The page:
The 22 people who meet once a month at the stroke center in St. Mary’s Medical Center have a lot to be thankful for.

The 22 people who meet once a month at the stroke center in St. Mary’s Medical Center have a lot to be thankful for.

Jack Sigler of Blue Springs and Gene Kellough of Buckner are two of them.

Both men suffered strokes and now attend a monthly meeting at the stroke center, one of only four in the Kansas City area and – as far as these men are concerned – the best one.

“It’s an extended family,” Kellough said. “The people here care about one another. They make lasting relationships.”

The Stroke Support Group at St. Mary’s is celebrating its 20th year of operation. Since its formation, leaders have seen hundreds of stroke victims come and go while others, like Sigler, remain.

Sigler suffered his stroke in 1993. He couldn’t speak and lost control of his arm and much of the right side of his body. He credits not only his rehabilitation but also the group itself, which goes beyond the typical round table of redundant talk.

While his voice is measured and he sometimes has difficulty finding the right words, Sigler has come a long way during his recovery. Within six months of the stroke, he was swimming a mile on his back. Eventually he could drive again.

And it just wasn’t the rehabilitation.

Sigler credits the consistency of the group and the speakers that group organizers bring in as the main reason behind his improved health.

“I can’t say enough good things about what they do here,” he said. “I’ll keep coming as long as I can.”

Debbi Riess-Roam, a former director of rehabilitation services at St. Mary’s and founder of the stroke support group, said she had a love for working with stroke survivors.

“What we’re doing here as a group – it’s many things,” she said. “Jack’s a great motivator. People see him and see how  far he’s come and feel like they can do the same. Groups help people overcome.”

Riess-Roam said it was the group’s intention early on to bring in as many speakers as possible and as regularly as possible. That’s different than most support groups, which typically rely on nothing more than group members telling the same stories.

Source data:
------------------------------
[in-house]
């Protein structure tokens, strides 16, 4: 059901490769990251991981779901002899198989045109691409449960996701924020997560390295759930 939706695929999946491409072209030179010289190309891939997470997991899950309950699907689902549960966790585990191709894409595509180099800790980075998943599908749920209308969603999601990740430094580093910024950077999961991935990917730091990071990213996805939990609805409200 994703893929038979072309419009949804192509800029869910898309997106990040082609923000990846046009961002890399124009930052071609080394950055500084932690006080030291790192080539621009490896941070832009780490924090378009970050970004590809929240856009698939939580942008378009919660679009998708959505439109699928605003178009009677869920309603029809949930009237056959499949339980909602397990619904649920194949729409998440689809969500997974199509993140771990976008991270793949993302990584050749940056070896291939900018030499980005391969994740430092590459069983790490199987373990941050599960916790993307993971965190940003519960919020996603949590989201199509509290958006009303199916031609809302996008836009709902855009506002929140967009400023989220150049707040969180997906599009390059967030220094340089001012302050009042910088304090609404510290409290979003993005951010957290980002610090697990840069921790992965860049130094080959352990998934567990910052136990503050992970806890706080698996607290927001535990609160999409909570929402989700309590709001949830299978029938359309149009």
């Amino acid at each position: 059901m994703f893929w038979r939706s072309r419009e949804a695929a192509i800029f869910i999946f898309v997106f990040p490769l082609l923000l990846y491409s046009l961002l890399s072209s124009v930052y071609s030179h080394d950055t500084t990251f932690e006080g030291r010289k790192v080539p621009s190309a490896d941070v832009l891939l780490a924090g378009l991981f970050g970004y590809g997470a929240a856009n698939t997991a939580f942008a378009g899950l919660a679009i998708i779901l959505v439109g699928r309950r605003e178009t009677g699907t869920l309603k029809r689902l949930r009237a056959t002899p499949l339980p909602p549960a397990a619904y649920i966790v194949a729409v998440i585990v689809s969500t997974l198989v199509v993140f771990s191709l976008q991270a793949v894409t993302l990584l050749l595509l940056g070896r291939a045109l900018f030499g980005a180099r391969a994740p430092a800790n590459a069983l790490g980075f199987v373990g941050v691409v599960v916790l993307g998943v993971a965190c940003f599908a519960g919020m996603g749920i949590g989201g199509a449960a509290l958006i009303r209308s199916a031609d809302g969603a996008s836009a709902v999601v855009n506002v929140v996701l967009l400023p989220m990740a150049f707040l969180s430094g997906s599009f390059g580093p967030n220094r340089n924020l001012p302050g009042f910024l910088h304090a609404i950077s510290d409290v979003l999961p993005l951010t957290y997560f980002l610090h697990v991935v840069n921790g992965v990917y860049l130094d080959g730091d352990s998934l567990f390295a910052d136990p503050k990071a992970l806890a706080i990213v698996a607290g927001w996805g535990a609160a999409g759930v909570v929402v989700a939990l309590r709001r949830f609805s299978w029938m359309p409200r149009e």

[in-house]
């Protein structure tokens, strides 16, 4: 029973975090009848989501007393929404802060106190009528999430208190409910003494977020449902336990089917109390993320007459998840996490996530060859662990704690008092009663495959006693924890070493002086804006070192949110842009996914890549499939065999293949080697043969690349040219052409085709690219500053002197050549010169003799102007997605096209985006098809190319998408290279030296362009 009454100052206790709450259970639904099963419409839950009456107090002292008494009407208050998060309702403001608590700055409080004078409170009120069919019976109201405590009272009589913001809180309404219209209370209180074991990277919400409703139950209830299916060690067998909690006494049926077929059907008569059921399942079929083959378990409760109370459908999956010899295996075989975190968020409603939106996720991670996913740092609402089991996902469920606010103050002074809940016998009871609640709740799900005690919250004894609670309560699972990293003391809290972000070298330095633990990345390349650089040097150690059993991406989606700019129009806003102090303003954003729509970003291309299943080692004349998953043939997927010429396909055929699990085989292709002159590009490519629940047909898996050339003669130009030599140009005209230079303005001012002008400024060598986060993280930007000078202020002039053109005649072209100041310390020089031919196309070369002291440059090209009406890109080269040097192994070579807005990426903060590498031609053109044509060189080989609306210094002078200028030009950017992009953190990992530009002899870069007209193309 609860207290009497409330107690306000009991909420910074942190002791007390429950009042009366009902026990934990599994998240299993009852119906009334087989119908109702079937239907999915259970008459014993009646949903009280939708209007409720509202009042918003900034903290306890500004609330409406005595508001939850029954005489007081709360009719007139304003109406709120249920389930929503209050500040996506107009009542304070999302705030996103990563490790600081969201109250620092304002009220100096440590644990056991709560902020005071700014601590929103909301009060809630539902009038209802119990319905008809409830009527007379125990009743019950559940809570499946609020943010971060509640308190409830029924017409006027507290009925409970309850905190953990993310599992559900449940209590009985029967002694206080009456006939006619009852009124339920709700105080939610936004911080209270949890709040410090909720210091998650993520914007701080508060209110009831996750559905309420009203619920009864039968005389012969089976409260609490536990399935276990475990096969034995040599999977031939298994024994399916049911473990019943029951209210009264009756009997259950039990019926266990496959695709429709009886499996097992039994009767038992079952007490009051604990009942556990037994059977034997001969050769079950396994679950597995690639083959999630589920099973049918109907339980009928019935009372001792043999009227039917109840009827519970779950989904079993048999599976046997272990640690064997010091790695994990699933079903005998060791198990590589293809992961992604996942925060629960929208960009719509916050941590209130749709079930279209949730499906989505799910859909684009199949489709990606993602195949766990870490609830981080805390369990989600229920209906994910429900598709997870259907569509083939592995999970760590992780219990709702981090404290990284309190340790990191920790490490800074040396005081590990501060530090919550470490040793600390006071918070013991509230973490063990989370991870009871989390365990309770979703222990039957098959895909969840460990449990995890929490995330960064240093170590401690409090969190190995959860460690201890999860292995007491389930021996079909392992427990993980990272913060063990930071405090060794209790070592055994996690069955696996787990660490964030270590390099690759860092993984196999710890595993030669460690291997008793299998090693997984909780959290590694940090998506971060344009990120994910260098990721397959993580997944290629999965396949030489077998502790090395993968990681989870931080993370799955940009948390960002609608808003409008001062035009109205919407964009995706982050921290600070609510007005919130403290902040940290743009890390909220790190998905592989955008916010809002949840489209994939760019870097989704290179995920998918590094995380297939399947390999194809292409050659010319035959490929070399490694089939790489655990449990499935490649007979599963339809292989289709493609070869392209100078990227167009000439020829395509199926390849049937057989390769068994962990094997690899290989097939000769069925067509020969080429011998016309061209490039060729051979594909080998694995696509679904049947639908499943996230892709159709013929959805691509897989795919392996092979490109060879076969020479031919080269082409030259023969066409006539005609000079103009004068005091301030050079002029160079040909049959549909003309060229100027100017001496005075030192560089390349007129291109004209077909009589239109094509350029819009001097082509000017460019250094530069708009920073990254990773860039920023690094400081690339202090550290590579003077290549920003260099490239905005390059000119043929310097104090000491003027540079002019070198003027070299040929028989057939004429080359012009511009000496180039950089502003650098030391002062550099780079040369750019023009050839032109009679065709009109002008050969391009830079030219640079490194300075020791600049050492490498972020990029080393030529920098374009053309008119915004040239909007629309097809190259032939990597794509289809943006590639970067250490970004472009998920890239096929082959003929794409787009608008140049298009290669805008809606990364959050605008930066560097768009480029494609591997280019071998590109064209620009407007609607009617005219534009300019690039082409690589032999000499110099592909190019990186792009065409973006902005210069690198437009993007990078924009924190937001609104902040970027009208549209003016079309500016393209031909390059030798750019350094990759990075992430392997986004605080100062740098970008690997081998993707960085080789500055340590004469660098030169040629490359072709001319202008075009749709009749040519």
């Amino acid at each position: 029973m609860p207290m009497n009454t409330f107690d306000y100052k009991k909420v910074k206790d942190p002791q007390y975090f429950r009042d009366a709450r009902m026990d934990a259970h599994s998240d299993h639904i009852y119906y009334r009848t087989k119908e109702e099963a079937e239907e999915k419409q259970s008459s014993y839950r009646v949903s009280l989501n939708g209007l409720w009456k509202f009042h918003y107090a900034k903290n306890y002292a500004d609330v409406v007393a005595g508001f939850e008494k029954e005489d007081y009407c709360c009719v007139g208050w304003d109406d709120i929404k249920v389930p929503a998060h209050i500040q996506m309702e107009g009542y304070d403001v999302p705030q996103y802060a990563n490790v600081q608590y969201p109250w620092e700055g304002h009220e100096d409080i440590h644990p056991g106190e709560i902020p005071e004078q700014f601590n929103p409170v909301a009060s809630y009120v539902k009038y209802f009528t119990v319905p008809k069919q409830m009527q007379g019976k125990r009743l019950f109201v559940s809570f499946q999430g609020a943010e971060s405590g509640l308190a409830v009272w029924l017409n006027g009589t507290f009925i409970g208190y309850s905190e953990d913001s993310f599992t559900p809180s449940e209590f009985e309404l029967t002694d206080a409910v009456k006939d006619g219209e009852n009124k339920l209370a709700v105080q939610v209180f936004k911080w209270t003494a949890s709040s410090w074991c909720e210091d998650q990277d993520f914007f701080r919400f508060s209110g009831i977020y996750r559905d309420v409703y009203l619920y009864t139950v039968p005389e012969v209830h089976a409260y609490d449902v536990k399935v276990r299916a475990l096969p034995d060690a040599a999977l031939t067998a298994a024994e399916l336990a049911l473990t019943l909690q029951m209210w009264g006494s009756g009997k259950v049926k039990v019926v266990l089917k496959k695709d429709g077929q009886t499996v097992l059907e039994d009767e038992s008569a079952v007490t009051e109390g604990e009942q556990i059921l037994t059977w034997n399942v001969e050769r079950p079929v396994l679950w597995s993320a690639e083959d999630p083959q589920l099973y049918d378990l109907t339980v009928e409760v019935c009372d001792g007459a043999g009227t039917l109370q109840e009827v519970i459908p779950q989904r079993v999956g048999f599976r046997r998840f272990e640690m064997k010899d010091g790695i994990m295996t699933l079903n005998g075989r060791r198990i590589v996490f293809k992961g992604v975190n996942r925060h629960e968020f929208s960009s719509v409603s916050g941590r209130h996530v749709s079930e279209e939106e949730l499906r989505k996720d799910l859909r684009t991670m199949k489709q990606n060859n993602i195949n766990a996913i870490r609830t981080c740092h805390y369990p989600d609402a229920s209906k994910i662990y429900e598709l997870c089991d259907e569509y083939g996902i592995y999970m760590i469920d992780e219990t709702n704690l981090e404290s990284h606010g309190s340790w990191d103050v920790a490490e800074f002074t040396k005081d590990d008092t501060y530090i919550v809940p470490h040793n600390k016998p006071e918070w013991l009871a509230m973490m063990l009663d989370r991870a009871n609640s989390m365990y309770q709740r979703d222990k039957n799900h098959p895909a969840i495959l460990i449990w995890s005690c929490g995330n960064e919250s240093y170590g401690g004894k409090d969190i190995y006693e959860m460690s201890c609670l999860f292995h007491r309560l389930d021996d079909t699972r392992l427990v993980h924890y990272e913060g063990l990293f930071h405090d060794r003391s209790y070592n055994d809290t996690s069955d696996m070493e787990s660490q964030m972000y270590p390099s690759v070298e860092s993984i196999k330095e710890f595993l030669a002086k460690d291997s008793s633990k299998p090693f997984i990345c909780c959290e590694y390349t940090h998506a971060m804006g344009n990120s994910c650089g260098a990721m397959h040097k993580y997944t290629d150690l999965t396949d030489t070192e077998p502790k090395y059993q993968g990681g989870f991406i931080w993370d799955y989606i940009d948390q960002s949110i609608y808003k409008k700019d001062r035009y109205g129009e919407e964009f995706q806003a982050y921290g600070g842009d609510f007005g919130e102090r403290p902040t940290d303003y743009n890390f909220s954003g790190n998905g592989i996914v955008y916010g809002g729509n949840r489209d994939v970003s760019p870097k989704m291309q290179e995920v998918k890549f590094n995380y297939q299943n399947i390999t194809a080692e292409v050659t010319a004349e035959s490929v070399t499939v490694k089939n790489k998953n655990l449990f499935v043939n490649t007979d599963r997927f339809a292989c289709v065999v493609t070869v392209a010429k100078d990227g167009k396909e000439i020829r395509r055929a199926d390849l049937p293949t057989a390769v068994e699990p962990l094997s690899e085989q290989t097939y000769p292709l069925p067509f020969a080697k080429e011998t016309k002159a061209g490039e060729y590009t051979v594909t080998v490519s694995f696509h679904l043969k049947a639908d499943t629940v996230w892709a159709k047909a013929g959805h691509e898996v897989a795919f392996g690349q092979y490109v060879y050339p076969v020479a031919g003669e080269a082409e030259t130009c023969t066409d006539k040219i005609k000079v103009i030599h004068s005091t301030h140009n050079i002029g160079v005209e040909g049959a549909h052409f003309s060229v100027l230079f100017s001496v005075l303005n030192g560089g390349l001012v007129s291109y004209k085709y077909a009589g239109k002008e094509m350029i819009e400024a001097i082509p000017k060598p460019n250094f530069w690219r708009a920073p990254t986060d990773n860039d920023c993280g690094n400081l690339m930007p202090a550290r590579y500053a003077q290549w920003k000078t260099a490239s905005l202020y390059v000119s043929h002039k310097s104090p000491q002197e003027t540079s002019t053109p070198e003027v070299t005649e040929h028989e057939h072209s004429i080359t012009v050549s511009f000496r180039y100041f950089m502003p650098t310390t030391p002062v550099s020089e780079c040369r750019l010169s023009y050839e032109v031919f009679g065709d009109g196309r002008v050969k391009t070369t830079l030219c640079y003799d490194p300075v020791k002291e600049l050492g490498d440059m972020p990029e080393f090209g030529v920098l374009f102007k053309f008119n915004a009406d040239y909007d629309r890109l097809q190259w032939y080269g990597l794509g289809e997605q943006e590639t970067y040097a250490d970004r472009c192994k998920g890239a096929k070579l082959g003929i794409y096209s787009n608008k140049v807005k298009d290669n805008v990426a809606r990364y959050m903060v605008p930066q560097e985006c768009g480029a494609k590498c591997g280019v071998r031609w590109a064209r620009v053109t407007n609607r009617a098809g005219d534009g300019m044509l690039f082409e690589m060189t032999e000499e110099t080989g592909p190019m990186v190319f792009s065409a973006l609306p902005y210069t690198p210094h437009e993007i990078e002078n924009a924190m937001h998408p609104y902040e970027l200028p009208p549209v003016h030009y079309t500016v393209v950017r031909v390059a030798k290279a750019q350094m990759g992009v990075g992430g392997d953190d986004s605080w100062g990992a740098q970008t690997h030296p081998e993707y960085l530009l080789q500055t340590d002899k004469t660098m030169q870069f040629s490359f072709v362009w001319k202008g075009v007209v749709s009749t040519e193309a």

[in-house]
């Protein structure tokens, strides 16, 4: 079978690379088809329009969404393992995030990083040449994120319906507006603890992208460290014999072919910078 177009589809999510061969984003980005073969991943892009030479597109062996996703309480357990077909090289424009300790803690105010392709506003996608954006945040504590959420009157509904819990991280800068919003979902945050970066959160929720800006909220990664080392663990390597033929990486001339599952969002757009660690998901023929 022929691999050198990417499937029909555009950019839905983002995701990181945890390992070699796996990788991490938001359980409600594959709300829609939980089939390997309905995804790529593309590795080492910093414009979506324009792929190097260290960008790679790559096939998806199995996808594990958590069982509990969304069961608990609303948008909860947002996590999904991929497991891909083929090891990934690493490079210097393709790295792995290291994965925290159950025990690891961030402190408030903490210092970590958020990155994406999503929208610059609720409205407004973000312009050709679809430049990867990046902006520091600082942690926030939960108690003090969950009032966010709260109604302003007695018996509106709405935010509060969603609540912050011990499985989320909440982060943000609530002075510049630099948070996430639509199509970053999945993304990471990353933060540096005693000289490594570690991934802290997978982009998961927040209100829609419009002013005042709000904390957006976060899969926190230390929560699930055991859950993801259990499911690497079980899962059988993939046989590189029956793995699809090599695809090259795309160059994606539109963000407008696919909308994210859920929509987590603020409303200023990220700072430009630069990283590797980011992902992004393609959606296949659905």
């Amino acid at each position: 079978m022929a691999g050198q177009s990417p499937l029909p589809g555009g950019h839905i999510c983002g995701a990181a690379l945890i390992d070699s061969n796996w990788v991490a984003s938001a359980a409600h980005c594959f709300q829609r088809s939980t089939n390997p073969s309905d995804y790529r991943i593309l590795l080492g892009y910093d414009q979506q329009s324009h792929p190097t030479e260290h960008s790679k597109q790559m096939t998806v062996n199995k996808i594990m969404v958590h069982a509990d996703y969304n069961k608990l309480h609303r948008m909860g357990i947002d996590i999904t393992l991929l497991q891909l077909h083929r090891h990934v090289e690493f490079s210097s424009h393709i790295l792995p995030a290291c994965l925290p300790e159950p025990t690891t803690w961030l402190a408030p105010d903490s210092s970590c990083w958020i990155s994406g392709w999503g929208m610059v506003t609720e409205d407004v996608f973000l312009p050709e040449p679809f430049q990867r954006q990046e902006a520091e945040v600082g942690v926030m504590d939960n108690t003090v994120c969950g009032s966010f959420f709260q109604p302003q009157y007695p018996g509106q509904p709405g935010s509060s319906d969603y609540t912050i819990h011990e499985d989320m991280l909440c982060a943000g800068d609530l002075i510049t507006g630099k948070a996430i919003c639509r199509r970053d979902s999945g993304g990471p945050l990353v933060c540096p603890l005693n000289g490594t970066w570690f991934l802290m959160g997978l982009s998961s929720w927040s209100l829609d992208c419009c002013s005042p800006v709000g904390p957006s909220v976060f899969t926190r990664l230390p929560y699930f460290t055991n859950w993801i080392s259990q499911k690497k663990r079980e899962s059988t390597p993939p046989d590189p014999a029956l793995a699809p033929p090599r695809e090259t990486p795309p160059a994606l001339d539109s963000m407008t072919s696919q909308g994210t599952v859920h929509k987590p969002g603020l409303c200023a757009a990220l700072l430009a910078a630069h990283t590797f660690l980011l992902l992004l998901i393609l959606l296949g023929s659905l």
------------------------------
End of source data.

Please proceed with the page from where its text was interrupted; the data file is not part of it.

Diane Cox, manager of rehabilitation and orthoservices at St. Mary’s, has been part of the group for two years. She said the group’s reliance on continued support and education has kept it afloat while other groups have thinned out and disappeared altogether.

“Most groups don’t last,” Cox said.

The group has had a variety of speakers, including first responders, physicians, and prevention specialists, to name just a few.

Through her work with stroke victims, Cox said, she’s noticed an increase in younger patients. Hospital staffs are seeing more and more people in their 40s and 50s suffering strokes, and the number of strokes increase during the holiday season.

Thanksgiving is a big one.

“The stress, eating – there are a lot of factors that lead to a stroke,” Cox said. “During the holidays, people behave in ways that lead to strokes. They just don’t notice warning signs.”

Kellough has had seven strokes, three of them while he was driving. He’s the current coordinator of the support group.

“Meeting regularly for many of these people, including myself, gives them the tools they need,” he said.

Organizers work to keep monthly meetings fresh. On Feb. 7, a speaker will talk about advances in stroke care and rehabilitation.

Each meeting is from 6:30 to 8 p.m.

The support and informational value isn’t lost on members. That’s why at one time the group numbered nearly 50 people.

“Coming up on Thanksgiving each year, everyone sees what they should be thankful for,” Kellough said.

For more information about the group, contact Kellough at 816-868-7038.